Then suddenly, and in words shrill as a winter bell, Tara announces: “Spence and I are separating.” One minute, laughter, the next, numbness. “I’m so sorry, Les,” Tara quickly adds. “I didn’t mean to upset things. I didn’t mean for it to come out like that.”
The announcement resonates. Leslie has no poised and polished reaction for such news, no stock response. It feels as if some childhood truth has just been negated—along the lines of Santa Claus or leprechauns—revealed to be nothing more than a fanciful tale.
“Are you sure about this?” Leslie asks, utterly unsure of anything herself at the moment.
Tears swell and hold, then slowly trail down Tara’s handsome face until they quietly dissipate. “That’s it,” Tara whispers. “I have no tears left. They’re all used up.” Uncertain, she reaches for Leslie’s hand and finds instead the warm accepting arms of one whose heart is constant. Leslie pulls her close, gently tracing the graceful curves of her slender back, the sleek lines of an accomplished swimmer had she been inclined.
“Do you remember the summer we spent on my uncle’s farm?” Tara whispers at length, settling her head upon Leslie’s lap. “We rode those horses through the fields and woods, wild as the wind that spurred us.” Leslie listens quietly, smiling. “’The Thunderbirds’, we called ourselves, ‘Sisters of the Sun’. Do you remember, Les? And we made our solemn pact with one another.”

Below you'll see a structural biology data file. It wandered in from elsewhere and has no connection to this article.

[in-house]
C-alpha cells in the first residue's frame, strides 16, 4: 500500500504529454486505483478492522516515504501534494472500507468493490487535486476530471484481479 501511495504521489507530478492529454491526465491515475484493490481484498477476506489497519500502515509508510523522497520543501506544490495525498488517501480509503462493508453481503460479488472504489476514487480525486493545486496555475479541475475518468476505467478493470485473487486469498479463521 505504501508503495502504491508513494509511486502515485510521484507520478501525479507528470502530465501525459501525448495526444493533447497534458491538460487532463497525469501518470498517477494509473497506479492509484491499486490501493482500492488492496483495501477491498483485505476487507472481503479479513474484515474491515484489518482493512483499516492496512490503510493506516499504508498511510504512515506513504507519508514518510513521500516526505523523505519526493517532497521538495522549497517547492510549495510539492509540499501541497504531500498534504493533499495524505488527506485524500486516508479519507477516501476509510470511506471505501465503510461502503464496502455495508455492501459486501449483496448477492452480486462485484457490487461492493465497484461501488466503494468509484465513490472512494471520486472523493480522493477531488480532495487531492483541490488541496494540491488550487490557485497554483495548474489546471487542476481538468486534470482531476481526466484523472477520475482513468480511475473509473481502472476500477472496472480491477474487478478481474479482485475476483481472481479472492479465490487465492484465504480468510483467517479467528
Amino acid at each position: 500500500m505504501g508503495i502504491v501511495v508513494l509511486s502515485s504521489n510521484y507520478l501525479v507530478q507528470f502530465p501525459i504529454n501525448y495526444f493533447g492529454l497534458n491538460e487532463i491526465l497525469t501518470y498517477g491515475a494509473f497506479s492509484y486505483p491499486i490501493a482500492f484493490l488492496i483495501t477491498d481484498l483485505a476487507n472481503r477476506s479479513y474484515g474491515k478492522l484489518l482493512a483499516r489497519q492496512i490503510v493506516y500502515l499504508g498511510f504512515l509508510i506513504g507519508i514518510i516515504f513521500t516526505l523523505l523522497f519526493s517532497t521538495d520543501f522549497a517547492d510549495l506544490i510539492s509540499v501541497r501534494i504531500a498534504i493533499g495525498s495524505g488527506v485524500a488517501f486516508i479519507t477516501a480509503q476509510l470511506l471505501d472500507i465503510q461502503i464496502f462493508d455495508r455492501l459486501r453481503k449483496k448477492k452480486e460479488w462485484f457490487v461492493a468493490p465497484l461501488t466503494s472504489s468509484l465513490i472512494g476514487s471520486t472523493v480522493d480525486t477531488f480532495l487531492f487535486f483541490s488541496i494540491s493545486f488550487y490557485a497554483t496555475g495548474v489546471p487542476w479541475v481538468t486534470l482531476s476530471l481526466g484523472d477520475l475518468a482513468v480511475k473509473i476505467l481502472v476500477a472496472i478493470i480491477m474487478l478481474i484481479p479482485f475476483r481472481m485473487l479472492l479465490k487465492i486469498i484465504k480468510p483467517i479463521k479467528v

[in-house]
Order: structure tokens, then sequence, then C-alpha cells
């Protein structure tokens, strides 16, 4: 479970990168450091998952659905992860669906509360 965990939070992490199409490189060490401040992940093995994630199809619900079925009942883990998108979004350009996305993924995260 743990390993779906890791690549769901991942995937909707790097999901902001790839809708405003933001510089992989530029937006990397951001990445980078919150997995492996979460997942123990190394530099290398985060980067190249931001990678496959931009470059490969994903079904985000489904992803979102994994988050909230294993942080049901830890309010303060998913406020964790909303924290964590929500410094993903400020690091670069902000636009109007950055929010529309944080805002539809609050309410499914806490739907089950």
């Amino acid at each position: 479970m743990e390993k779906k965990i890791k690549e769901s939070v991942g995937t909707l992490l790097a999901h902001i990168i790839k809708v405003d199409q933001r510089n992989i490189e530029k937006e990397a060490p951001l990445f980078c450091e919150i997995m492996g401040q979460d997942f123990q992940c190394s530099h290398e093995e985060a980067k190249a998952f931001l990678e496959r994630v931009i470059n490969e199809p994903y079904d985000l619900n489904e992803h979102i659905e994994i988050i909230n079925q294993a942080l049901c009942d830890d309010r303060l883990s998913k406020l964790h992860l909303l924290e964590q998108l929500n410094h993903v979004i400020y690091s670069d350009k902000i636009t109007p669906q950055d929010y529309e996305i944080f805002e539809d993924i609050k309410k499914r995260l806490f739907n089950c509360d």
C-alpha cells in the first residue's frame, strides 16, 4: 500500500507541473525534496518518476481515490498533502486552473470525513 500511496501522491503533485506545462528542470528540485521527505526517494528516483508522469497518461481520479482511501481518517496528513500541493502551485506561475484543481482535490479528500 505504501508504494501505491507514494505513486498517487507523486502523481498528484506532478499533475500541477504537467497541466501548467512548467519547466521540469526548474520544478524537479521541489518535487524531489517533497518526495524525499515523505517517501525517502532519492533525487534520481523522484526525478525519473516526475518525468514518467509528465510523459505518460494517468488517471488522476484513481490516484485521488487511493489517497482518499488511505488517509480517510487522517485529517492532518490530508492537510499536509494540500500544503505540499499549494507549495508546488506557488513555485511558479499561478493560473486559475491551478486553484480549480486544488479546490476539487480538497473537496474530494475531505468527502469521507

Memories rush forth now, too many and too strong for Leslie to ignore. “Yes. You were Goddess Tara, Keeper of the Seasons, and I was Goddess Leslie, Savior of Lost Hearts.
“Pretty sophisticated stuff for eleven-year-olds, don’t you think?” Tara responds, wistfully.
Leslie’s eyes pan the room, eventually lighting upon the painting that hangs over her mantel, upon the haunting smiles on the women’s faces in the picture. She stares transfixed, as if she’s finally unveiled their secret meaning. “We made other promises, too,” she says at length. “And of course, our secrets.”
Tara stretches her comely body the length of the sofa, nuzzling the tufted pillow she has placed in Leslie’s lap. “Oh, to live that time again. Would you wish it, too, Les?”
Leslie strokes her auburn tresses in gentle even rhythms. She is far too lost in reminiscence to respond immediately, and when she finally does, it comes more as revelation than memory. How could she not see at eleven years of age what is so clear to her now? She has studied this face, these eyes, heard this voice nearly her entire life. She knows Tara’s ways, her thoughts, her feelings. But now, as if from some hermetic vein, an ancient urge awakens. She remembers that summer, and all the other summers of their lives, and it is suddenly, strangely not enough.
The air swells and undulates in waves warm as the coming solstice. Few words need now be spoken—hearts, eyes, touch convey it. And here they remain through the haunting night, entwined in tender knowing.
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Enjoy, and Viva La Toucan
Laura, Toucan Editrice
Enjoy, and Viva La Toucan
Laura, Toucan Editrice